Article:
Aware of the problems of a modern industrial, urbanized society, Progressivism shared some of the same sentiments as earlier reform movements, but differed in key ways. Progressivism was arguably the most successful reform movement of the late nineteenth and early twentieth centuries.
Despite its designation as a movement, Progressivism itself had diverse approaches and goals. In this discussion, you will discuss Progressivism’s origins, its ideology, and the impact of Progressive policies on American society.
The purpose of this week’s discussion is to understand reformers in the late 1800s and early 1900s, and to put them in context of the Progressive movement. You will read Henry George’s “The Paradox of Capitalist Growth” (1879) and then select one of the primary source documents listed below:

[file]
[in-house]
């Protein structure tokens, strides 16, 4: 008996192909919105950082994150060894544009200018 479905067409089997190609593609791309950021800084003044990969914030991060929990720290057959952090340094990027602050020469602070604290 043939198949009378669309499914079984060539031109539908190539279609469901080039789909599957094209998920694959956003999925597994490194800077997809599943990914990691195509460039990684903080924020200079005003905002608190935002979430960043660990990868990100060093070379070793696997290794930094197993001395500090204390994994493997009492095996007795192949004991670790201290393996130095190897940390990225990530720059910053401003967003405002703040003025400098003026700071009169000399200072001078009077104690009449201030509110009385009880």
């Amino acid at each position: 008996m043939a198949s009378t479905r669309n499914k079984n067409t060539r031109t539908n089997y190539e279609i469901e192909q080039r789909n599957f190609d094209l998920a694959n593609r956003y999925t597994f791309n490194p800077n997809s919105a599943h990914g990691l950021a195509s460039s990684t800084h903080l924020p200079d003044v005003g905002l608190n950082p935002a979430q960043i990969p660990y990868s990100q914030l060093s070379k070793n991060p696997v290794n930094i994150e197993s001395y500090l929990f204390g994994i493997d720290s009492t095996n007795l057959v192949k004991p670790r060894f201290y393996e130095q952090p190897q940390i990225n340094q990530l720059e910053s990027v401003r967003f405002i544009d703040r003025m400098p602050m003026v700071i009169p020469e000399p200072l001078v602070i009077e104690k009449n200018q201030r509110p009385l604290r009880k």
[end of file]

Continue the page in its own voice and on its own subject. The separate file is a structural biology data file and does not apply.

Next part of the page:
- Addams, J. (1892). “The Subjective Necessity of Social Settlements.”
- Dewey, J. (1916). “Democracy and Education, Chapter 6: Education as Conservative and Progressive.”
- Rauschenbusch, W. (1912). Excerpts from “Christianizing the Social Order”
- Sanger, M. (1914). “No Gods, No Masters,” from The Woman Rebel.
- Sinclair, U. (1905). “Chapter 31” from The Jungle.
- Steffens, L. (1904). “The Corruption of Municipal Politics”
Using the primary and secondary source materials above as evidence, consider the following in a post of at least 300 words:
- How does the document you chose compare to the document by Henry George? Do you think the authors have a similar outlook?
- What elements of American society did the person you chose especially wish to reform, and why?
- Was your chosen reformer’s agenda able to gain political traction and result in legislation? How and why (or why not)?